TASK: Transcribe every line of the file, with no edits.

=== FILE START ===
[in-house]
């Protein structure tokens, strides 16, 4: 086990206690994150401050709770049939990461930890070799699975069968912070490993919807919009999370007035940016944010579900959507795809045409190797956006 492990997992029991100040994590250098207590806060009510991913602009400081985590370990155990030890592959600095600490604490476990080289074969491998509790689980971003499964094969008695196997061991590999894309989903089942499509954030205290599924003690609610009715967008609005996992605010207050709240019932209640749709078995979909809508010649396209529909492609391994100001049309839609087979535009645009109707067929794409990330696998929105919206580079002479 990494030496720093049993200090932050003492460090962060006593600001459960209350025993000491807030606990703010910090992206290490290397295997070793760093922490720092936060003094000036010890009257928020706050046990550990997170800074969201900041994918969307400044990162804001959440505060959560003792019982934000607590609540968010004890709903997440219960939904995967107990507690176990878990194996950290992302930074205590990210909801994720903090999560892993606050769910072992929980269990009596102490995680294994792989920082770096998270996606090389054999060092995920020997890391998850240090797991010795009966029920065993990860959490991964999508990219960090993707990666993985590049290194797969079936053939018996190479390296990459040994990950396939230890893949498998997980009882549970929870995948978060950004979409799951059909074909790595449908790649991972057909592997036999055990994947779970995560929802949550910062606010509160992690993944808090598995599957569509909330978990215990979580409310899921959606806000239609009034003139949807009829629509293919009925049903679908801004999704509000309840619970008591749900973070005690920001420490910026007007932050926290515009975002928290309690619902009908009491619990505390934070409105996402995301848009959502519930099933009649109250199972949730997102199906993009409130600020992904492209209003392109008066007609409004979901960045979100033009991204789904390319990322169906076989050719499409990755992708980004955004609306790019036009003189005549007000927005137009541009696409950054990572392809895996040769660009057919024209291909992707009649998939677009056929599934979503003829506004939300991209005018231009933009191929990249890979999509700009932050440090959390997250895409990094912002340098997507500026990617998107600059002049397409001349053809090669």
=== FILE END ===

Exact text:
[in-house]
């Protein structure tokens, strides 16, 4: 086990206690994150401050709770049939990461930890070799699975069968912070490993919807919009999370007035940016944010579900959507795809045409190797956006 492990997992029991100040994590250098207590806060009510991913602009400081985590370990155990030890592959600095600490604490476990080289074969491998509790689980971003499964094969008695196997061991590999894309989903089942499509954030205290599924003690609610009715967008609005996992605010207050709240019932209640749709078995979909809508010649396209529909492609391994100001049309839609087979535009645009109707067929794409990330696998929105919206580079002479 990494030496720093049993200090932050003492460090962060006593600001459960209350025993000491807030606990703010910090992206290490290397295997070793760093922490720092936060003094000036010890009257928020706050046990550990997170800074969201900041994918969307400044990162804001959440505060959560003792019982934000607590609540968010004890709903997440219960939904995967107990507690176990878990194996950290992302930074205590990210909801994720903090999560892993606050769910072992929980269990009596102490995680294994792989920082770096998270996606090389054999060092995920020997890391998850240090797991010795009966029920065993990860959490991964999508990219960090993707990666993985590049290194797969079936053939018996190479390296990459040994990950396939230890893949498998997980009882549970929870995948978060950004979409799951059909074909790595449908790649991972057909592997036999055990994947779970995560929802949550910062606010509160992690993944808090598995599957569509909330978990215990979580409310899921959606806000239609009034003139949807009829629509293919009925049903679908801004999704509000309840619970008591749900973070005690920001420490910026007007932050926290515009975002928290309690619902009908009491619990505390934070409105996402995301848009959502519930099933009649109250199972949730997102199906993009409130600020992904492209209003392109008066007609409004979901960045979100033009991204789904390319990322169906076989050719499409990755992708980004955004609306790019036009003189005549007000927005137009541009696409950054990572392809895996040769660009057919024209291909992707009649998939677009056929599934979503003829506004939300991209005018231009933009191929990249890979999509700009932050440090959390997250895409990094912002340098997507500026990617998107600059002049397409001349053809090669």